Preparing for your Counseling Session

By Lee Horton, Ph.D | | Categories: Counseling , Counselor , Marriage Counseling , Psychologist , Relationship Counseling , Stress Management , Therapist , Work Stress Management

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Your counseling session will not be a treatment in which you passively receive something that will make you better. Instead, it is a process of self-examination that will help you to make better choices in how you see yourself and others. To prepare for your session, you can prepare this way:

Prepare to talk about yourself. The process of psychotherapy or couple therapy begins by talking. You will need to be able to talk as much or, more likely more than the therapist. The therapist can facilitate the discussion by asking questions and being a careful listener, but you must talk.

Be open and honest. It’s difficult to be honest with another person. It can even be difficult to be honest with yourself. Perhaps your behavior falls short of your values, so you are disappointed in yourself. This is difficult to reveal, but you need to trust your therapist to focus on understanding you rather than judging your thoughts, feelings and behavior.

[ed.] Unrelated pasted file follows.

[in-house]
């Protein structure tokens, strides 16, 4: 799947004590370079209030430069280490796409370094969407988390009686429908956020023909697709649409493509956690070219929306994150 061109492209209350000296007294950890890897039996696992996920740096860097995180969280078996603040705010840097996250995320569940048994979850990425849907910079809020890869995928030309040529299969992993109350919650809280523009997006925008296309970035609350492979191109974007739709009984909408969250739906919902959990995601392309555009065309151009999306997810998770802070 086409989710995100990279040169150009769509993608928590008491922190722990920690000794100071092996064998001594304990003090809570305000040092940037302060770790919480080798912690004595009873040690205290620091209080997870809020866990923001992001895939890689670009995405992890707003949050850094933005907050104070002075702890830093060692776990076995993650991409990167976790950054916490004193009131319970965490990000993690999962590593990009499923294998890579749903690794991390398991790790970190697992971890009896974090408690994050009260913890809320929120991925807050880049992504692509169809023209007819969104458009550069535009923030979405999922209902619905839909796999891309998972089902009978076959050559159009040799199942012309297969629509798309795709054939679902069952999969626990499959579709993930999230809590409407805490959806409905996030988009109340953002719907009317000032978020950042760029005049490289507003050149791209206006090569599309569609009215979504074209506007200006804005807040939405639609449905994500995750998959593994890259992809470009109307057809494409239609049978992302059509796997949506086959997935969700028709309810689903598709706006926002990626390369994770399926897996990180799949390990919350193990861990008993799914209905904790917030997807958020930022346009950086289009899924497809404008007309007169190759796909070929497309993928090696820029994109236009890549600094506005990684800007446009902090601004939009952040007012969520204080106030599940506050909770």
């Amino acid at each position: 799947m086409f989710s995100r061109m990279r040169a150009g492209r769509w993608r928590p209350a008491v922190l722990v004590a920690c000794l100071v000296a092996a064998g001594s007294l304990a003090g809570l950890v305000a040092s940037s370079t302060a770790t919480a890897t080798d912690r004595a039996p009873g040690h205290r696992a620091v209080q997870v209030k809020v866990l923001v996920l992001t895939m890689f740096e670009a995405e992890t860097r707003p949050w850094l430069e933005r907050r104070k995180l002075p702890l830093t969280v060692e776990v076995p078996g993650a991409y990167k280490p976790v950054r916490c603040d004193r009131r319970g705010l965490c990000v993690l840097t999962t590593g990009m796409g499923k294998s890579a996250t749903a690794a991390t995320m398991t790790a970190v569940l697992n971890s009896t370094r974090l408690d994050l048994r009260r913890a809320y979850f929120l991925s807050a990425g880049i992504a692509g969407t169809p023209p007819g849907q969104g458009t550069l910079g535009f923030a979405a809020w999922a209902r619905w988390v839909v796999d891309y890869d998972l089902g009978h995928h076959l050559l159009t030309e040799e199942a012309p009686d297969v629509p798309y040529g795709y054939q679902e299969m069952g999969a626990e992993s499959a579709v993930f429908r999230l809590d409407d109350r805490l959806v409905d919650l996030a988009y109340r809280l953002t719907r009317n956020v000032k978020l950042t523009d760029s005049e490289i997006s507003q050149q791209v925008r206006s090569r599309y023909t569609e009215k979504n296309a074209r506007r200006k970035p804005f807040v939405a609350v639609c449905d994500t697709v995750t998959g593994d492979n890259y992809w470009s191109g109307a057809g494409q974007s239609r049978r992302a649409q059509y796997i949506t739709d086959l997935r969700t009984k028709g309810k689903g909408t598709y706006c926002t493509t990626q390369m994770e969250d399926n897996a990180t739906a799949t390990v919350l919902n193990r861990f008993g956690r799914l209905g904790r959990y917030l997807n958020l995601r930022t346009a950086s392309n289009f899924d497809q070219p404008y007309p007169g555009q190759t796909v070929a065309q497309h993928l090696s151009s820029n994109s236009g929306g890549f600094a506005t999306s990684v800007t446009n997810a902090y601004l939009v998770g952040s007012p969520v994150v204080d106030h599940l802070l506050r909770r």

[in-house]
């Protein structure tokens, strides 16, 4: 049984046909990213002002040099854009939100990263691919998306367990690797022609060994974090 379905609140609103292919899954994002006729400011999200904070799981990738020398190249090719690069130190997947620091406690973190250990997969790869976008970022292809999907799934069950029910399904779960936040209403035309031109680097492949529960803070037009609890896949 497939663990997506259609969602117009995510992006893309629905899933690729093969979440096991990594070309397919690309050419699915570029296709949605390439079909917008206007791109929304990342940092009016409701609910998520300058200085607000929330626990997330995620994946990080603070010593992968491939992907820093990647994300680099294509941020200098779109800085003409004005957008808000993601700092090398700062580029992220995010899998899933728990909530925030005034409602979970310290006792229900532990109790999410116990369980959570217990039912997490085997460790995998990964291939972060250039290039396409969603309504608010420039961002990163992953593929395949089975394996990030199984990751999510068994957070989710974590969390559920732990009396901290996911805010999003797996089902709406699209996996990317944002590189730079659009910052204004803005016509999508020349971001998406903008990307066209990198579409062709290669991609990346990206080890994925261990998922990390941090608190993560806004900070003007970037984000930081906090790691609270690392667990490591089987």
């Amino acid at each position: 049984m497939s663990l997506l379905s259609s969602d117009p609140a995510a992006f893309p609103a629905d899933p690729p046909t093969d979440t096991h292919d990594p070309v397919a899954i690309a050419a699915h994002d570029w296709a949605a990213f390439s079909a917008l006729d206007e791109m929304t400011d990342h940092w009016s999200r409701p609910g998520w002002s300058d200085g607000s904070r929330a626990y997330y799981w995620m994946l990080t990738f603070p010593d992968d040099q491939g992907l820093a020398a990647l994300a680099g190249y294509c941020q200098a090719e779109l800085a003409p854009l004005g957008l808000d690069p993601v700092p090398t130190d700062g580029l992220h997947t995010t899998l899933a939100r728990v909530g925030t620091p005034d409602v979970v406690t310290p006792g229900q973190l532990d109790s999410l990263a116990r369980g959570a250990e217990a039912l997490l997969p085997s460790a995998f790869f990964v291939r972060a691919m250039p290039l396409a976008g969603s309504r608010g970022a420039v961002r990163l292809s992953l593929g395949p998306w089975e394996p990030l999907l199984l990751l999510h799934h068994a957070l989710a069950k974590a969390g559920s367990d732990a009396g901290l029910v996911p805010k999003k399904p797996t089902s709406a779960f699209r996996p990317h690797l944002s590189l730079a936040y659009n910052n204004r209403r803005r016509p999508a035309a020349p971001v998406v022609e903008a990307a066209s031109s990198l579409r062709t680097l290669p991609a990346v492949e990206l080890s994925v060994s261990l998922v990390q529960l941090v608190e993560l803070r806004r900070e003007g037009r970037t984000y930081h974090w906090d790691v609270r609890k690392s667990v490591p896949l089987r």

Focus on what you want to accomplish in therapy. If therapy were successful, what would you want to be different? How would your mood change? What would you look like to your partner or best friend if you changed? What would be the first sign that change is happening? Ask yourself what positive changes you would like to see from making the effort of seeing a therapist.

Be patient with yourself. Change takes time. You must be patient with the process of change. Be accountable by making an agreement with yourself to maintain your schedule of appointments even if change does not come quickly or easily. It is best to plan a course of treatment rather than simply deciding whether you feel like attending a session.

Be selfish! Allow yourself to enter a special relationship with your therapist, one in which you are the taker and the therapist is the giver. Let the therapy hour be for you; trust that you are worth your therapist’s time and effort to focus on you.



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